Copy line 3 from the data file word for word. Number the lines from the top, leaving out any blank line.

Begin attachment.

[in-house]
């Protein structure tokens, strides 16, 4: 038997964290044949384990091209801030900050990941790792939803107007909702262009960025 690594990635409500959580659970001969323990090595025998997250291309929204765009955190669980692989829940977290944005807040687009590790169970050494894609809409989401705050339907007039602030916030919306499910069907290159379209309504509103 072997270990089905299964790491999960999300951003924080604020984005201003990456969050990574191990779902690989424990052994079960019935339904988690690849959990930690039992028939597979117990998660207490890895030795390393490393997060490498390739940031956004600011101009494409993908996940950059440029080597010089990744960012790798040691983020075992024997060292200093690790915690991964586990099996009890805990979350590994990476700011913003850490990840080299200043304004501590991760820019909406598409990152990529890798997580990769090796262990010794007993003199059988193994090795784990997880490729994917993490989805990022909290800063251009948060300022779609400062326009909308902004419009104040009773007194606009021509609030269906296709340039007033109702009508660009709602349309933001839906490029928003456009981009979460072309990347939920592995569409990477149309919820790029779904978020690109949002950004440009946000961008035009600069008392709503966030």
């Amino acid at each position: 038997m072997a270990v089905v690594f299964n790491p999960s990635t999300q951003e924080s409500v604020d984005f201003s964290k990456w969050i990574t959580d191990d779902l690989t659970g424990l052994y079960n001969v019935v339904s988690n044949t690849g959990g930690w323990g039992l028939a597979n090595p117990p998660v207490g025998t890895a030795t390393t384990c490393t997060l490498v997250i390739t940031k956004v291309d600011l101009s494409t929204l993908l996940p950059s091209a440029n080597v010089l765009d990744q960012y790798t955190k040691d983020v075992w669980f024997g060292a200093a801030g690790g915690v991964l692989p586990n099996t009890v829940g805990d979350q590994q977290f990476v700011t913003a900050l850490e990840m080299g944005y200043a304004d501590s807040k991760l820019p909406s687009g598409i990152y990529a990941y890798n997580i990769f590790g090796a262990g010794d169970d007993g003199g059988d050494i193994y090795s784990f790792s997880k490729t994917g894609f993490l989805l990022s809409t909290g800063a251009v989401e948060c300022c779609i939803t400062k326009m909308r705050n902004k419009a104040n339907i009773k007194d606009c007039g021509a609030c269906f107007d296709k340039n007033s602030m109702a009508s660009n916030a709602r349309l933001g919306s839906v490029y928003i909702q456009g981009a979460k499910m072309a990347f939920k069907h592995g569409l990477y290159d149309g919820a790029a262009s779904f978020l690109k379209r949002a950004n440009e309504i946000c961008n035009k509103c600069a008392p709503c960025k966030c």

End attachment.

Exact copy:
């Amino acid at each position: 038997m072997a270990v089905v690594f299964n790491p999960s990635t999300q951003e924080s409500v604020d984005f201003s964290k990456w969050i990574t959580d191990d779902l690989t659970g424990l052994y079960n001969v019935v339904s988690n044949t690849g959990g930690w323990g039992l028939a597979n090595p117990p998660v207490g025998t890895a030795t390393t384990c490393t997060l490498v997250i390739t940031k956004v291309d600011l101009s494409t929204l993908l996940p950059s091209a440029n080597v010089l765009d990744q960012y790798t955190k040691d983020v075992w669980f024997g060292a200093a801030g690790g915690v991964l692989p586990n099996t009890v829940g805990d979350q590994q977290f990476v700011t913003a900050l850490e990840m080299g944005y200043a304004d501590s807040k991760l820019p909406s687009g598409i990152y990529a990941y890798n997580i990769f590790g090796a262990g010794d169970d007993g003199g059988d050494i193994y090795s784990f790792s997880k490729t994917g894609f993490l989805l990022s809409t909290g800063a251009v989401e948060c300022c779609i939803t400062k326009m909308r705050n902004k419009a104040n339907i009773k007194d606009c007039g021509a609030c269906f107007d296709k340039n007033s602030m109702a009508s660009n916030a709602r349309l933001g919306s839906v490029y928003i909702q456009g981009a979460k499910m072309a990347f939920k069907h592995g569409l990477y290159d149309g919820a790029a262009s779904f978020l690109k379209r949002a950004n440009e309504i946000c961008n035009k509103c600069a008392p709503c960025k966030c």